Britain’s GFG Alliance has emerged as the buyer of troubled iron ore miner Arrium despite not being the preferred bidder for the company.
Arrium administrator, KordaMentha, today announced it had signed a binding agreement with GFG Alliance to sell the Arrium Group, which also includes steel-making, manufacturing, distribution and recycling divisions.
A Korean consortium, including steel-maker POSCO, was named as the preferred bidder for the South Australian-based company ahead of GFG Alliance last month.
However, GFG Alliance, which is owned by Britain’s Gupta family and includes the Liberty House metals business, modified its offer on Tuesday night to sway KordaMentha in its direction.
Deed administrator Mark Mentha said the proposal was a great result for Arrium’s employees, as well as the city and people of Whyalla where its steelworks are based.
“It ensures their future and ends 15 months of uncertainty,” Mentha said.
“Taking all factors into consideration, including the timeframes required to complete a sale, the administrators and sale advisers Morgan Stanley, decided the GFG Alliance offer was superior to the conditional offer of the Korean consortium with whom we were negotiating.”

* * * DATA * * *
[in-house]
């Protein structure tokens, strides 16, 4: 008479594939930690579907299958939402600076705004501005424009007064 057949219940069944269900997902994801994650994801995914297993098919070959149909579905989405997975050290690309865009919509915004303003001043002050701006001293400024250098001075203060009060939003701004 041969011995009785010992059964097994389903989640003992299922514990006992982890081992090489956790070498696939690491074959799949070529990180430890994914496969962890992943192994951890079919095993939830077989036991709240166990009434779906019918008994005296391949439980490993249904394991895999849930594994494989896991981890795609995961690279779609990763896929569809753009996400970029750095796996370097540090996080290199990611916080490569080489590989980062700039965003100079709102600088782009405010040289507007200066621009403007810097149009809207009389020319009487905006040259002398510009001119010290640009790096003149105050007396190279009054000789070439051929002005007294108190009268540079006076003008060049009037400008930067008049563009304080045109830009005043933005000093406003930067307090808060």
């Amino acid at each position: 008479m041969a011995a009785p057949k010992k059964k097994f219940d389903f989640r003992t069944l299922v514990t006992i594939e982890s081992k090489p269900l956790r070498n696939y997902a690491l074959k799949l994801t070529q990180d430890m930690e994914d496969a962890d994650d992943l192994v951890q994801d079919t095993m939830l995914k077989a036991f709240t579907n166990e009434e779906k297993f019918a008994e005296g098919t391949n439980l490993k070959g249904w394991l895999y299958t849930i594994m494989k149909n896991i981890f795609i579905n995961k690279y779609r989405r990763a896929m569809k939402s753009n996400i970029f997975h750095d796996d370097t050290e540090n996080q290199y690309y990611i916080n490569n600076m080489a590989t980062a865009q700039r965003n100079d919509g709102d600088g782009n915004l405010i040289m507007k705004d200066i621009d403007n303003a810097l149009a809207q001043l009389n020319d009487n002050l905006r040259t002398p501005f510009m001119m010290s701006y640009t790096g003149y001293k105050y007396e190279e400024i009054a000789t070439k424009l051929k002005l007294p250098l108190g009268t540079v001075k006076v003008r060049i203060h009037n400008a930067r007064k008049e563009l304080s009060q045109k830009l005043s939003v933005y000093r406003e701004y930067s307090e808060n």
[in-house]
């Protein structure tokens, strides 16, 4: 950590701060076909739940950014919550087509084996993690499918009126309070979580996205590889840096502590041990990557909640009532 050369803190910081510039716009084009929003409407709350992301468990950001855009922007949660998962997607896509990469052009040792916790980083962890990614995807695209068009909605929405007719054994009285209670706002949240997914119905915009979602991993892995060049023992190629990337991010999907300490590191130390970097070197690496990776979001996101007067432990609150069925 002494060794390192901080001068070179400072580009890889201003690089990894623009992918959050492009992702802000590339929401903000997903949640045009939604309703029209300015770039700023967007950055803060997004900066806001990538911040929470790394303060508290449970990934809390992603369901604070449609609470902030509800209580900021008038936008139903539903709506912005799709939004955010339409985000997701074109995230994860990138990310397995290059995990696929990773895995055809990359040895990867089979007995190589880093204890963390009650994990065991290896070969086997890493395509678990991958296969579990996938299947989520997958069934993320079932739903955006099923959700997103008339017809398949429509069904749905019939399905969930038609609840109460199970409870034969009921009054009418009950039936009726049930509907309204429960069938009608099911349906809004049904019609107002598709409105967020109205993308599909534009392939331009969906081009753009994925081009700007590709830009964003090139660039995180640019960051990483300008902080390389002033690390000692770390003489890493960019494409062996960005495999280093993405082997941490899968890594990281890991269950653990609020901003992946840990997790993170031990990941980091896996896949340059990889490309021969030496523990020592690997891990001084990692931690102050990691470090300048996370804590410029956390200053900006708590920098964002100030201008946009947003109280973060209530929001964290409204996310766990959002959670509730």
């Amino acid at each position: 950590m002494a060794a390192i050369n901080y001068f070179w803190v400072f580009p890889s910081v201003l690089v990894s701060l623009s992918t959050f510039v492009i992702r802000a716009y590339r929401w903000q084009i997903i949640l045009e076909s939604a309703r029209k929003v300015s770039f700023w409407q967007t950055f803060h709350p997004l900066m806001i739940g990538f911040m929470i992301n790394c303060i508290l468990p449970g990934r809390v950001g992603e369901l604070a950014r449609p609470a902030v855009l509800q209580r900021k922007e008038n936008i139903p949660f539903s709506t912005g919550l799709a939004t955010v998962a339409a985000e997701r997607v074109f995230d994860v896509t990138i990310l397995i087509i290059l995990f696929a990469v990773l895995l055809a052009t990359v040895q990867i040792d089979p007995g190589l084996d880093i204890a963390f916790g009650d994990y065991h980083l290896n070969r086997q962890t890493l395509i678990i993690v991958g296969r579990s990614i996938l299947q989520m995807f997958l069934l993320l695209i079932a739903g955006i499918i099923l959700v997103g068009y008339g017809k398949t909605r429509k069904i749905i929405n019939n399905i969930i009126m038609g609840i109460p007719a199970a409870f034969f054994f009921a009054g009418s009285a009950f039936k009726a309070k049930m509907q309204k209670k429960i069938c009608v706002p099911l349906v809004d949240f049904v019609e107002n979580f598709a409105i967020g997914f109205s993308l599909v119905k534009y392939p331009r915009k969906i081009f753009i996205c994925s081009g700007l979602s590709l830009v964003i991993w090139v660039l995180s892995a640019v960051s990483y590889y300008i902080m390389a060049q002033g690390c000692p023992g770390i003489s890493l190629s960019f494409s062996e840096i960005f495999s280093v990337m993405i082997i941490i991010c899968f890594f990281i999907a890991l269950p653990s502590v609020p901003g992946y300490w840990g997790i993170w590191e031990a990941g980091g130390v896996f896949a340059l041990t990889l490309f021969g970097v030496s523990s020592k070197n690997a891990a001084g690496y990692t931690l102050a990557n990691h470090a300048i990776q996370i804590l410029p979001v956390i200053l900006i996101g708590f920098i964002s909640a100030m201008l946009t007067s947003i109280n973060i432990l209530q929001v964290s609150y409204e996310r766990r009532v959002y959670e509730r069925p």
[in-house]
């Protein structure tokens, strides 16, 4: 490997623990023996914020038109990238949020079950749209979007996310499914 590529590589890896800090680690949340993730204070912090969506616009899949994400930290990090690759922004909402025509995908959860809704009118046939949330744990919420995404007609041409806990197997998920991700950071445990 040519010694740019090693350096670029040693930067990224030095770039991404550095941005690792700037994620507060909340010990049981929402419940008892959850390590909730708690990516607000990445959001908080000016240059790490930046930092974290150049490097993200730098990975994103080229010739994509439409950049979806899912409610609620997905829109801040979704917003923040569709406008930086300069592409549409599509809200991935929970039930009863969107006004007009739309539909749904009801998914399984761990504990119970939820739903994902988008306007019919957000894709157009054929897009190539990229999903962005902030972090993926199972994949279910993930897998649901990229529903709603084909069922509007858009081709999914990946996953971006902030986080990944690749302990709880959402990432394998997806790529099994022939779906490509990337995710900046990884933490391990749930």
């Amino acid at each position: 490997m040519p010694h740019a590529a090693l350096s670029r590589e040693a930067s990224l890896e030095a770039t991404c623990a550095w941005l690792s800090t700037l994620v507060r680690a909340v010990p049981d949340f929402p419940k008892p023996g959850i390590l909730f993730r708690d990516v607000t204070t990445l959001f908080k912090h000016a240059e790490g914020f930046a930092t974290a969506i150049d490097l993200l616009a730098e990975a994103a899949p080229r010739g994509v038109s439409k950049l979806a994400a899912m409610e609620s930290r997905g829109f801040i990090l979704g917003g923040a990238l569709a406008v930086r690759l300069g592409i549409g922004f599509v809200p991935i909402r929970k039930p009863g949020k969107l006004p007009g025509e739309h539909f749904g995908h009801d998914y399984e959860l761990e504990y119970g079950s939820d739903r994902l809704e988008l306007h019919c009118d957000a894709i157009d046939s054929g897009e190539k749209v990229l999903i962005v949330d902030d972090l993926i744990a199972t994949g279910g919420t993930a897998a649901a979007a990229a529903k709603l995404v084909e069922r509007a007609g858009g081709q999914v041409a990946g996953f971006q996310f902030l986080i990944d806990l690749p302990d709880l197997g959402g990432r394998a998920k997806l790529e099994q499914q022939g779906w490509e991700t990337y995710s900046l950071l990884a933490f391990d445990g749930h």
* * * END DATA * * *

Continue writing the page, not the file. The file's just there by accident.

The sale is subject to approval by Arrium’s creditors and the Foreign Investment Review Board (FIRB). Completion of the deal is expected later this month, according to KordaMentha.
South Australian Premier Jay Weatherill described the announcement as a “dramatic victory” for SA.
“Any self-respecting nation needs its own capacity to create steel products. This is about building our nation, it is about building our national infrastructure and we cannot be beholden to other countries for a steel industry,” Weatherill said (source: ABC).
Weatherill and SA Treasurer Tom Koutsantonis plan to meet with Liberty House tomorrow.
According to KordaMentha, it will move to the next stages of administration, including finalising returns to creditors, investigations in the affairs of the Arrium Group, and reporting to creditors on the outcome of the administration, once the deal is finalised.
The Korean consortium, led by Newlake Alliance Management and JB Asset Management, and supported by POSCO, was planning to invest $1.4 billion into rejuvenating Arrium’s operations, including the Whyalla steelworks.
However, the consortium reportedly had “internal issues” that affected its offer for Arrium, which entered voluntary administration in April 2016.